August 1, 2004: Headlines: Presidents - Kennedy: History: Myth: Politics: Speaking Out: Strategy: Political Strategy: Contemporary Review: The fascination for Theodore H. White's notion of Camelot and the Kennedy mystique has never waned

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The fascination for Theodore H. White's notion of Camelot and the Kennedy mystique has never waned

The fascination for Theodore H. White's notion of Camelot and the Kennedy mystique has never waned

The fascination for Theodore H. White's notion of Camelot and the Kennedy mystique has never waned

The Kennedy Chieftans and American Politics

Aug 1, 2004

Contemporary Review

A MONTH after John F. Kennedy's assassination in November 1963, Theodore H. White, prize-winning author of The Making of the President books, convinced skeptical Life Magazine editors that Camelot, 'that once peculiar spot' where Arthurian chivalry was hatched and honed, had been symbolically restored. White's notion that the Kennedy years - those halcyon thousand days - had so transformed and invigorated the nation with contagious exuberance and an insistent call to public service, that the promise of a second Camelot had been realized.

After all, Kennedy's oft-quoted challenge - 'Ask not what your country can do for you' - revved a latent New Frontier missionary spirit into action. Everything seemed possible in a land where an Arthur look-alike raised the banner and dared a nation to greatness. In true Shavian spirit, Kennedy passed the gauntlet: 'Some men see things as they are and say, why; I dream things that never were and say, why not'. It was as if some prophetic force had been unleashed in the land. The popular response was overwhelming.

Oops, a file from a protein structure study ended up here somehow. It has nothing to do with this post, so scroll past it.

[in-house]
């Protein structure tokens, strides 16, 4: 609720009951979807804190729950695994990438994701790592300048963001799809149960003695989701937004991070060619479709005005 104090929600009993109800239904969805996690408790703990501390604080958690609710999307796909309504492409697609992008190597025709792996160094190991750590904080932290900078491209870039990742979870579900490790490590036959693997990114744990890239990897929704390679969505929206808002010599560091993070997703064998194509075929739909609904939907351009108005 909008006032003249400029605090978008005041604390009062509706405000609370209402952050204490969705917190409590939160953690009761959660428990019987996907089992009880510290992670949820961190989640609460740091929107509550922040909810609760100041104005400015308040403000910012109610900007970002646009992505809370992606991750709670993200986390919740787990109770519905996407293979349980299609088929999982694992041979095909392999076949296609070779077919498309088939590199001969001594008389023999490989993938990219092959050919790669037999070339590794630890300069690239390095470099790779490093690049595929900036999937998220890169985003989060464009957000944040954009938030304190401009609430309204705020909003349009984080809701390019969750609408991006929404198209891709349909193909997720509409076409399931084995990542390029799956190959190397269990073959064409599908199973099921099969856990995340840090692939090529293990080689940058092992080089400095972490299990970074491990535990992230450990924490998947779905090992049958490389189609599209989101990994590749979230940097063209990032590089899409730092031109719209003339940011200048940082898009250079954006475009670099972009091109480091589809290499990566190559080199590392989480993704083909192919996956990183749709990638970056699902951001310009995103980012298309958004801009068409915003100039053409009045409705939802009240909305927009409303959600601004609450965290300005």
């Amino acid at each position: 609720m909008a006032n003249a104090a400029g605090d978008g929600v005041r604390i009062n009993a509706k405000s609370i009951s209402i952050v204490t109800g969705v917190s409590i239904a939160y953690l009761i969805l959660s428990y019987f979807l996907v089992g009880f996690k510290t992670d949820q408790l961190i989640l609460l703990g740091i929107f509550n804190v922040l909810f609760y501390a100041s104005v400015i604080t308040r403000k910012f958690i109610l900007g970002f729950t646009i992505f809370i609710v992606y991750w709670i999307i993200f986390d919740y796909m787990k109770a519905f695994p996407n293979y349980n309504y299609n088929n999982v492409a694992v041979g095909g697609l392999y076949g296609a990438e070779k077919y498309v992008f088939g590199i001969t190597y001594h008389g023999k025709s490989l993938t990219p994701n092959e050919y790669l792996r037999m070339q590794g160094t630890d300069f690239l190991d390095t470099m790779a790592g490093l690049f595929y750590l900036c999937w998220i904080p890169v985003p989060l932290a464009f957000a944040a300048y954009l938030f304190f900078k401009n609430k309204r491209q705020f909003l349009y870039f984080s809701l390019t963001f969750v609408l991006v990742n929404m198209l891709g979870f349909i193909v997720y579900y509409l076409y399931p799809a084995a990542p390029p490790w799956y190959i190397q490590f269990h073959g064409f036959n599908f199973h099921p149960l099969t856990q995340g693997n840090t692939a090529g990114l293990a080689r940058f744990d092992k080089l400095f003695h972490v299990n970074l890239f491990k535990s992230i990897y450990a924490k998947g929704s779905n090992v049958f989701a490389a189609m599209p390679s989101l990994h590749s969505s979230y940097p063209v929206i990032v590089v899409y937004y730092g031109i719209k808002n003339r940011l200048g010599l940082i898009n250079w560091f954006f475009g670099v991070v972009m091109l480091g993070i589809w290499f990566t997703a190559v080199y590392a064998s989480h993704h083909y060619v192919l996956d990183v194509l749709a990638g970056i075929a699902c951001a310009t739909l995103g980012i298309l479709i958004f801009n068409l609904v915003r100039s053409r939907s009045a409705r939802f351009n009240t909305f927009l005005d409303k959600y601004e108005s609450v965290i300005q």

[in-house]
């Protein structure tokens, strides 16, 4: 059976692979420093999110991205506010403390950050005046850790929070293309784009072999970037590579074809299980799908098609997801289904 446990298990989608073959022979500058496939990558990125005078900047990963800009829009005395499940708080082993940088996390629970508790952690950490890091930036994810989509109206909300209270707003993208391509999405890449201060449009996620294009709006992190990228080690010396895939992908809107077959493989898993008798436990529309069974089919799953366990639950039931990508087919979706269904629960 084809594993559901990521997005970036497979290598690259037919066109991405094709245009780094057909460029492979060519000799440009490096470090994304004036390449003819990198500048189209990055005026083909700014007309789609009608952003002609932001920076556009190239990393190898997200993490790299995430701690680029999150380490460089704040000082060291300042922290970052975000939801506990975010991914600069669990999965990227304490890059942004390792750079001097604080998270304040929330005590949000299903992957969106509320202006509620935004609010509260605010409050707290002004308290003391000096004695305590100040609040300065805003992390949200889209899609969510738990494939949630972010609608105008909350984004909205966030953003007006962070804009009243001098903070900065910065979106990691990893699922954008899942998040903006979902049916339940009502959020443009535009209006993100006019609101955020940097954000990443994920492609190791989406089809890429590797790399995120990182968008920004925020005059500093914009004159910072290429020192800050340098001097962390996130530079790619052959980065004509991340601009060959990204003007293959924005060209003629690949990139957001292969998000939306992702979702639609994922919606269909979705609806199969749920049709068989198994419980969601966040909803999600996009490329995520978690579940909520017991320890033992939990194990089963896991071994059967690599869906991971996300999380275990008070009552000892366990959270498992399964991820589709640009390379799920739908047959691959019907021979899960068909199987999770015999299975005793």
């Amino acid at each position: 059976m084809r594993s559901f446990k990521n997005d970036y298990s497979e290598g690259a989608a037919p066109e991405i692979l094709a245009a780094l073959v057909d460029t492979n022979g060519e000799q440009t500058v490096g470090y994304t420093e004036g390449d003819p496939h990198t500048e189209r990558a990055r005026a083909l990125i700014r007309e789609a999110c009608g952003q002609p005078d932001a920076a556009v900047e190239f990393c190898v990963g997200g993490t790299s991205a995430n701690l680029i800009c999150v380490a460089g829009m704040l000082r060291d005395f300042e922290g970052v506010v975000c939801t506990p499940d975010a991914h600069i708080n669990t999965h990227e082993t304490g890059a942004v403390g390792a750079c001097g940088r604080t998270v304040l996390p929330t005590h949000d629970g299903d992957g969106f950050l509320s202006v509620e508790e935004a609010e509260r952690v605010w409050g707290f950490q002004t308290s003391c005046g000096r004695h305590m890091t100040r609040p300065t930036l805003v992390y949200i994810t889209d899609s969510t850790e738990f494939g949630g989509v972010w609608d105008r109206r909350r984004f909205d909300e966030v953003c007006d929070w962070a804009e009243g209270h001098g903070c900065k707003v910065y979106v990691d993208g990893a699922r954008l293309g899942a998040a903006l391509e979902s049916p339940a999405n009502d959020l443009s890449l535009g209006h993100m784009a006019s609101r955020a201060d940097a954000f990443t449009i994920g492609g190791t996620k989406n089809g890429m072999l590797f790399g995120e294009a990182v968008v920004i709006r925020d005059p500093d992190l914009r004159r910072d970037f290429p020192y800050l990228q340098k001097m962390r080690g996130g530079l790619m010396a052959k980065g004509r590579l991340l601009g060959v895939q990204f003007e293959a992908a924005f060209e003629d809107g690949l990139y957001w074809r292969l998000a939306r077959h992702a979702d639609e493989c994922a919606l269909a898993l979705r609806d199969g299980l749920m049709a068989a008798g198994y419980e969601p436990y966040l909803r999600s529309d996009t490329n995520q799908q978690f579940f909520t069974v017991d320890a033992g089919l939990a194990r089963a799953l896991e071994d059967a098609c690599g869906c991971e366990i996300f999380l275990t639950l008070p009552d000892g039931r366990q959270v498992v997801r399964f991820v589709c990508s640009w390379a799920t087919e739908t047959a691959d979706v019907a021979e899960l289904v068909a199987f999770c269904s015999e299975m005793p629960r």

'For that one brief shining moment' Camelot materialized. Merlin worked magic, and a legion of Arthur, Guinevere, and Galahad wannabes in modern dress converged on Washington to work magic of their own. A hundred and twenty thousand Peace Corps volunteers, caught in the fervour of the moment, answered a call to humanitarian service in distant Third World countries, a tradition that continues today ( see Jason Mosley's article on page 97 below). And, JFK proclaimed, 'Let the word go out from this time and place, to friend and foe alike, that the torch has been passed to a new generation of Americans'.

Henceforth virtue and good works would be their own rewards. Evil would be forever banished. 'In that one brief shining moment', the idealism of Camelot was revived. 'Camelot' was frequently mentioned because a Broadway musical of that title opened in New York the month after Kennedy's election.

In a 1964 New York Times piece, James Reston said of John F. Kennedy: 'He was a story-book President, younger and more handsome than mortal politicians, remote even from his friends, graceful, almost elegant with poetry on his tongue and a radiant young woman at his side'. Reston not only bought into White's image of a heroically martyred President, even Jackie, the 'radiant young woman at his side', allowed White's vision of JFK as charismatic chieftain attended by champions imbued with generosity of spirit and nobility of purpose.

The Kennedys were, after all, the American royals living the American dream - the sons energetic, idealistic young men with attractive wives, surrounded by romping children and attentive grandparents; the daughters bright, spirited young women with promise of their own. Hyannis was Camelot, and the Kennedy mythos was firmly established in the American psyche.